There are other ways to catch a fishing license

By: George deVilbiss/Special to Gold Country News Service
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We’re past Jan. 1 now, when new fishing licenses are required anytime you visit a waterway and dunk a line in hopes of being bit and bringing home fresh fish for the table.

However, what it now takes to purchase a license is a royal pain, and I forecast license sales are going to plummet.

Many anglers are going to consider it not worth the hassle. Or, they’ll go fishing without a license knowing the warden staff is spread so thin the chance of being checked is rare and worth the risk.

Numerous anglers fish so rarely, such as once or twice a year for something like rock cod, that they’d purchase a one-day license aboard the boat. But with the new requirements to purchase a license, some party boat skippers won’t be selling them.

If you do want to be legal and have a license in your possession, the first trick is to find a store that carries the license. What stores now must go through to sell you a license – even major sporting goods stores – has become too burdensome, and many no longer sell them.

If you want to find a store, start calling around.

The second option is to visit the Department of Fish and Game’s website and purchase the license online.

You also must have a credit card. After filling out the required information, you can print out a temporary license for immediate use; the permanent license will be mailed to you.

The last option is to buy the license at the License and Revenue Branch of the DFG on Market Street in Sacramento’s North Natomas area.

Whether purchasing a fishing license is worth the pain is a decision you’ll have to make.

The DFG can use every justification in the world for what you have to go through to purchase a license, but there is virtually no justification for making it that much more difficult for anglers to enjoy their sport.

I’ve been telling the DFG directly, to the director. I suggest you do, too.

Pig hunts available by drawing
Joice Island is in the Suisun Bay region of Solano County. To keep the wild pig population in balance to their environment, a permit-only hunt is allowed.

Because the terrain is flat, only shotguns using slugs and archery equipment is allowed. The area covers 2,150 acres consisting of thick cattails, tulles, brush and standing water.

The first weekend hunt, March 5-6, is reserved for what’s now called “apprentice hunters,” a new term for “junior hunters.” Only those 12 years of age and over with junior licenses will be allowed to hunt.

The other hunt dates are March 12-13, March 19-20, March 26-27, April 2-3, April 9-10, April 16-17 and April 23-24.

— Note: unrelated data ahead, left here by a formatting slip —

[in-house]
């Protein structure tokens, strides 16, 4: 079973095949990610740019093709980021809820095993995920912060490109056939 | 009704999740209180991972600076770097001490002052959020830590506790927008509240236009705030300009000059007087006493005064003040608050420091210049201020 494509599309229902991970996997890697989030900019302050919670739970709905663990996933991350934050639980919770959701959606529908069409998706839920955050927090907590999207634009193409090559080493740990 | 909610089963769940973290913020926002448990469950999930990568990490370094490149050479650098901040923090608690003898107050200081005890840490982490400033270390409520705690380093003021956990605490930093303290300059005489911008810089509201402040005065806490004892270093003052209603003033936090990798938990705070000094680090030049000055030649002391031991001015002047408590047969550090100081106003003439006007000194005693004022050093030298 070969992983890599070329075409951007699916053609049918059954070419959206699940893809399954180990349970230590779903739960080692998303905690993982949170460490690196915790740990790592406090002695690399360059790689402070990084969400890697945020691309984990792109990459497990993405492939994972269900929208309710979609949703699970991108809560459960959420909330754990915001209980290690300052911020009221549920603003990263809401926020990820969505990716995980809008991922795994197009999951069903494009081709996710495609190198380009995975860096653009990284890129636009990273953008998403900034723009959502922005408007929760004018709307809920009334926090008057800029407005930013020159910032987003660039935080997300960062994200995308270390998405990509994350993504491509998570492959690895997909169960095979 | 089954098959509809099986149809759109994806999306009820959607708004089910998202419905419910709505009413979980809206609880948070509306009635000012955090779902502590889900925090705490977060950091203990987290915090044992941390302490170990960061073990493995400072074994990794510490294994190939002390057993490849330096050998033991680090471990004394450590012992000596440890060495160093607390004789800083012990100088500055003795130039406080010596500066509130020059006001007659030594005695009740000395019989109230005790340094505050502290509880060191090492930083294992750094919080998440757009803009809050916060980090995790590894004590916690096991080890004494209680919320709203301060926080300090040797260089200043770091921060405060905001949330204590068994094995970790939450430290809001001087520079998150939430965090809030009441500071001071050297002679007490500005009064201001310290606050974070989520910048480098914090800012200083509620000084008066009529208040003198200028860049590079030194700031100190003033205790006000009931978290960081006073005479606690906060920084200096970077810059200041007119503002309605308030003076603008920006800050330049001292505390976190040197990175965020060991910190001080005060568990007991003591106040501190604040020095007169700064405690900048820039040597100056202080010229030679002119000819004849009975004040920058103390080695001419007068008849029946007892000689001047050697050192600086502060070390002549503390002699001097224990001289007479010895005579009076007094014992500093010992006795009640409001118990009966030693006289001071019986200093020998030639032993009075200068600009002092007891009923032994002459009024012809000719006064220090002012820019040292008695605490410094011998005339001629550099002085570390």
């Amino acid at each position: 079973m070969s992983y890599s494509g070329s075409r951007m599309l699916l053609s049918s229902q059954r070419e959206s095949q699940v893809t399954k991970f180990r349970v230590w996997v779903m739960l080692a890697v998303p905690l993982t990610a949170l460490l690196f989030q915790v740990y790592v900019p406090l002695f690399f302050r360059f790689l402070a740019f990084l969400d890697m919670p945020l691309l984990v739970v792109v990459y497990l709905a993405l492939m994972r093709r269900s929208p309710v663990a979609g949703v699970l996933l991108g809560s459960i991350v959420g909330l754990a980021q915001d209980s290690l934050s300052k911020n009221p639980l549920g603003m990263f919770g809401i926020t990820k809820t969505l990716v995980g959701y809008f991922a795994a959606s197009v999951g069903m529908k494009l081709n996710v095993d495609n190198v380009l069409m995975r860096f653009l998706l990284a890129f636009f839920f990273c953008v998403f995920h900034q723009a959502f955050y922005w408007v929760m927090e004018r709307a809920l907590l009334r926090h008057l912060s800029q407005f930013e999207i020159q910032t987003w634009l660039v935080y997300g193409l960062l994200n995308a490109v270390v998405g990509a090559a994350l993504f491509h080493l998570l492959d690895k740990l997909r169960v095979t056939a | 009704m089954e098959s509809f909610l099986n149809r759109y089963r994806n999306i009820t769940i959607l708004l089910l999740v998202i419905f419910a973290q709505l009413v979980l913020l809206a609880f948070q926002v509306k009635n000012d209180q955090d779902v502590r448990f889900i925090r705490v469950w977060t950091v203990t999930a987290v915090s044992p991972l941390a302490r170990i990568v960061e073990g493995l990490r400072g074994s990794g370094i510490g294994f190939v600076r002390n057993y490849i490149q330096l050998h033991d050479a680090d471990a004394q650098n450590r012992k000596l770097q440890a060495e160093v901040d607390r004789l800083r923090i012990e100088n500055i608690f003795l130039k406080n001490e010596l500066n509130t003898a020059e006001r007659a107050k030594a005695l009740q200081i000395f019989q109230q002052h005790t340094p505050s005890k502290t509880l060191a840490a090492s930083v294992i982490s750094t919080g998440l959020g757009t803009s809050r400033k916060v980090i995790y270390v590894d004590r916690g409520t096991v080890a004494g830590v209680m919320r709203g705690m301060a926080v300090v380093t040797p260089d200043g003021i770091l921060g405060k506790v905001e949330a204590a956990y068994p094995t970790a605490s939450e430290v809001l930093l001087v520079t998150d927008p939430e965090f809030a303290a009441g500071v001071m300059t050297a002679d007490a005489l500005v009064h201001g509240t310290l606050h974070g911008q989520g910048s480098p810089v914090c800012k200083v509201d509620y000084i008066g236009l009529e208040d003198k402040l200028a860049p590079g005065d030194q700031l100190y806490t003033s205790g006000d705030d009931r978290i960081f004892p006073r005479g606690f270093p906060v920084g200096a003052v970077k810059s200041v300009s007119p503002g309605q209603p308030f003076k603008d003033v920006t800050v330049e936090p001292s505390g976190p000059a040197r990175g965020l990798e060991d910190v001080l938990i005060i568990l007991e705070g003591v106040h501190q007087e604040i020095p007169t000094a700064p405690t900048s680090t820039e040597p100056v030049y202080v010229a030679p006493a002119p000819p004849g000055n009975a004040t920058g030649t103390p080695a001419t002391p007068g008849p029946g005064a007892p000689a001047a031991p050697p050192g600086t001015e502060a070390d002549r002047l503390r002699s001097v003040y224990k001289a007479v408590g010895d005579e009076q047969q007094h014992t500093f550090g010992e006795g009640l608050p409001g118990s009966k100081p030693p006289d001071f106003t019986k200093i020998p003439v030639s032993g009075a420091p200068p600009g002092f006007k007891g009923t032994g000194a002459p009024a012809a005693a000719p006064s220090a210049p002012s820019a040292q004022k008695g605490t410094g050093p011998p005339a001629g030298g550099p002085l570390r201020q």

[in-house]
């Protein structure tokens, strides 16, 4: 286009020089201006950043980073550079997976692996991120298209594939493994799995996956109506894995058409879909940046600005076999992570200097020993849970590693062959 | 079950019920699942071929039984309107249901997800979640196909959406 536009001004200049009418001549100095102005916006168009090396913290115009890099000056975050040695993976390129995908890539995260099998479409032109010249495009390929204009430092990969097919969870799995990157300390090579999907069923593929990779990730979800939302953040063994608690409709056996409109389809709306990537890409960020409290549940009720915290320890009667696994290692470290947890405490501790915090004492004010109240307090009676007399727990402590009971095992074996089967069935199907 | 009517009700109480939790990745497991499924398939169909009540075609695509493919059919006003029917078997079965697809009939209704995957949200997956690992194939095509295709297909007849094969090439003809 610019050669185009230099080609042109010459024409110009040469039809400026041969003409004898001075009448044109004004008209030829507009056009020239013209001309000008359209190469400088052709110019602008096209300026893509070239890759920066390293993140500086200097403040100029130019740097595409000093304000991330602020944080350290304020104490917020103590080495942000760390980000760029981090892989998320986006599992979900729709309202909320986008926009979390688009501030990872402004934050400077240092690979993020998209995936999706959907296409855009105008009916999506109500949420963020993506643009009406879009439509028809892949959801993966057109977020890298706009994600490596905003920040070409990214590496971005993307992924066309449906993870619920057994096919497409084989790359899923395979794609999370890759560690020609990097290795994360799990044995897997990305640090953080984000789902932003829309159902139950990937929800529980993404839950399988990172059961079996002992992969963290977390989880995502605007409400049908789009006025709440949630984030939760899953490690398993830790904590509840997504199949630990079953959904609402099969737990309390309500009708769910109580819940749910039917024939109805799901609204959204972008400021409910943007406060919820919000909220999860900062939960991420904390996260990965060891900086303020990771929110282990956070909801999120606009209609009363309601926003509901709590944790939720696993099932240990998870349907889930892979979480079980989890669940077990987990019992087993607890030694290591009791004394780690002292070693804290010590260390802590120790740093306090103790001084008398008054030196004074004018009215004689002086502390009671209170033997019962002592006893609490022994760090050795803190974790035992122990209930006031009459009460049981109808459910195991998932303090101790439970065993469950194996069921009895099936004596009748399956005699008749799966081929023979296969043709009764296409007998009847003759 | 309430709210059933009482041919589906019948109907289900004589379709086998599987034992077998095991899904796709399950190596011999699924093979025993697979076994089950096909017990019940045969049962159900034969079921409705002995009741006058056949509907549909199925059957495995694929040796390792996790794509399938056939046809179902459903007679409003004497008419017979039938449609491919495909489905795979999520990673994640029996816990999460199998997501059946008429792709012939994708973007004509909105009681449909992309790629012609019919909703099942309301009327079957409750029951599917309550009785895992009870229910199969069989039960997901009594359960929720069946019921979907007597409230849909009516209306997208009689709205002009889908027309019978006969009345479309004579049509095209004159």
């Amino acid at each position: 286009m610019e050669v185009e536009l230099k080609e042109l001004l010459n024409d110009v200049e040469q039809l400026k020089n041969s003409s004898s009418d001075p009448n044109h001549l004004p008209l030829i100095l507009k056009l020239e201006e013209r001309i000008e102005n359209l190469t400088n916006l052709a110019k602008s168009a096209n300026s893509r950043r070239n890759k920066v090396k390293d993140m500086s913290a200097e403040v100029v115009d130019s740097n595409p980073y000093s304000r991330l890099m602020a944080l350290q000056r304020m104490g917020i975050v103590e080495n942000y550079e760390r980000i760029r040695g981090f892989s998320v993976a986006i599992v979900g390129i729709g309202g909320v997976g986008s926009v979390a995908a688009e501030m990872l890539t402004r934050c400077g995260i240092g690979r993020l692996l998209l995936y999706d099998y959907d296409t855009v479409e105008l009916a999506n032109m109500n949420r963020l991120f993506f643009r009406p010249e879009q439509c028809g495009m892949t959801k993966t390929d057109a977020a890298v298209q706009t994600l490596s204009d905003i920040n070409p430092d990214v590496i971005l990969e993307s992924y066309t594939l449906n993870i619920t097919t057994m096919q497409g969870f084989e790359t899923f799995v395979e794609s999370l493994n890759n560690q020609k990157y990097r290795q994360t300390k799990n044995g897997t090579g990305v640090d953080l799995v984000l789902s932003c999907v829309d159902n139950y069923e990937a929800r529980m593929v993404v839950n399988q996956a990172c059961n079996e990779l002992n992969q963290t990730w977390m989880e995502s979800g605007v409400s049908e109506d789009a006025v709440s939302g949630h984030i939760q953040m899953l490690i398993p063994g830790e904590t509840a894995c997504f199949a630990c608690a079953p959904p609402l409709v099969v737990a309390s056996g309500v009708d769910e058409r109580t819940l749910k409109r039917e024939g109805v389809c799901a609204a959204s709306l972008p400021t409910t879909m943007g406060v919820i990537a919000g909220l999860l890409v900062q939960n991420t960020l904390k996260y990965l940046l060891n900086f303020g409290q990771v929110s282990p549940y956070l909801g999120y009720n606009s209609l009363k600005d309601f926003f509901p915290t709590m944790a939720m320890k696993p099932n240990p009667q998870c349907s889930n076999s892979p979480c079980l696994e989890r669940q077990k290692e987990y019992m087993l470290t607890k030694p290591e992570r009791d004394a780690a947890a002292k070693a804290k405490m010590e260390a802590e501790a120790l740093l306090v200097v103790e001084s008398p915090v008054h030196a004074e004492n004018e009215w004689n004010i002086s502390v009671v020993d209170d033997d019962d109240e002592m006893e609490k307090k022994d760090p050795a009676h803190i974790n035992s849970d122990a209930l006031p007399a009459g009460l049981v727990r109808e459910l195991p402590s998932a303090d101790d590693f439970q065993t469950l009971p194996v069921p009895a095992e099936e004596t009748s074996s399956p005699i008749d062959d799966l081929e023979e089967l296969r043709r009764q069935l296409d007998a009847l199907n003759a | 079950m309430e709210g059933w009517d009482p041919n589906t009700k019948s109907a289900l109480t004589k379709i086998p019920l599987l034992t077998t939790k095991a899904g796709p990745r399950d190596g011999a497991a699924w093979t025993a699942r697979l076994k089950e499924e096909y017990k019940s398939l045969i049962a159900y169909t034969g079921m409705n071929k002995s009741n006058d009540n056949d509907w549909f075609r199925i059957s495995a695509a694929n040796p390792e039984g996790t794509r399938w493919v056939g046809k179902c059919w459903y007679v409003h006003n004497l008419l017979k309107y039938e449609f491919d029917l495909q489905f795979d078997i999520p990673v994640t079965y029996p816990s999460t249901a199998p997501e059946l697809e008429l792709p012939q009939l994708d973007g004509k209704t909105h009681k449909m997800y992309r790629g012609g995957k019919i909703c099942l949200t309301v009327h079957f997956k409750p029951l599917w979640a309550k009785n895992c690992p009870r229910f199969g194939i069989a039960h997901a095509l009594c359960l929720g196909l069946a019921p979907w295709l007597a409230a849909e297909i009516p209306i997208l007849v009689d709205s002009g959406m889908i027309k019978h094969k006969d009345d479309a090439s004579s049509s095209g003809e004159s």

Because the acreage is limited, three hunters will be drawn for each weekend hunt. Maps and permits will be mailed to successful applicants. If you hunt solo, you may bring along one non-hunting partner.

To apply, send a standard postcard with your name, valid hunting license number, address, phone number and requested hunt date. If you apply for the apprentice hunt, the junior hunter’s application must include the name of the adult chaperone.

Send the postcard to Joice Island Pig Hunt, 2548 Grizzly Island Road, Suisun, CA 94585.

Be forewarned: You may only apply one time and for one hunt. Apply for more than one, and your applications will be thrown out.

There is no fee for the hunts.

Annual Sportsmen’s Expo coming
It’s always a welcome event and heavily attended in the middle of winter, when outdoors-oriented folks are chomping at the bit to enjoy their sport but are limited by the weather.

The International Sportsmen’s Expo is slated for Jan. 20-23. Stay posted here for information as it becomes available.

Current fishing
A week of decent weather finally is on tap. Sun. But the early mornings are downright chilly. Because of consistent rainfall, rivers are running high and it would be advisable to stay away for now.

Folsom Lake: The lake is muddy because of heavy inflows, and while fishing opportunities are outstanding, the chance of getting bit even once is rare. It will take awhile before the lake clears enough.

Lake Oroville: The lake was in great shape last summer but dropped significantly by fall. With all the rain so far, the lake quickly has risen to about 60 percent again. Yet, toss spinnerbaits in the backs of coves and you can still get into a good bass bite. Small Coho’s are slamming small Kastmasters, and you can pull a pretty easy limit of 10- to 12-inchers in the Lime Saddle region, easily accessible from Highway 70.

New Melones: The lake is being planted weekly so there remains a good bite for boaters and shore slingers. Though planters are the most on stringers, there’s always a holdover or two in the two-pound class to be had. From around the Glory Hole boat ramp area, you can soak Power Bait, crawlers or eggs with one rod and cast-retrieve lures with a second.
Contact George deVilbiss at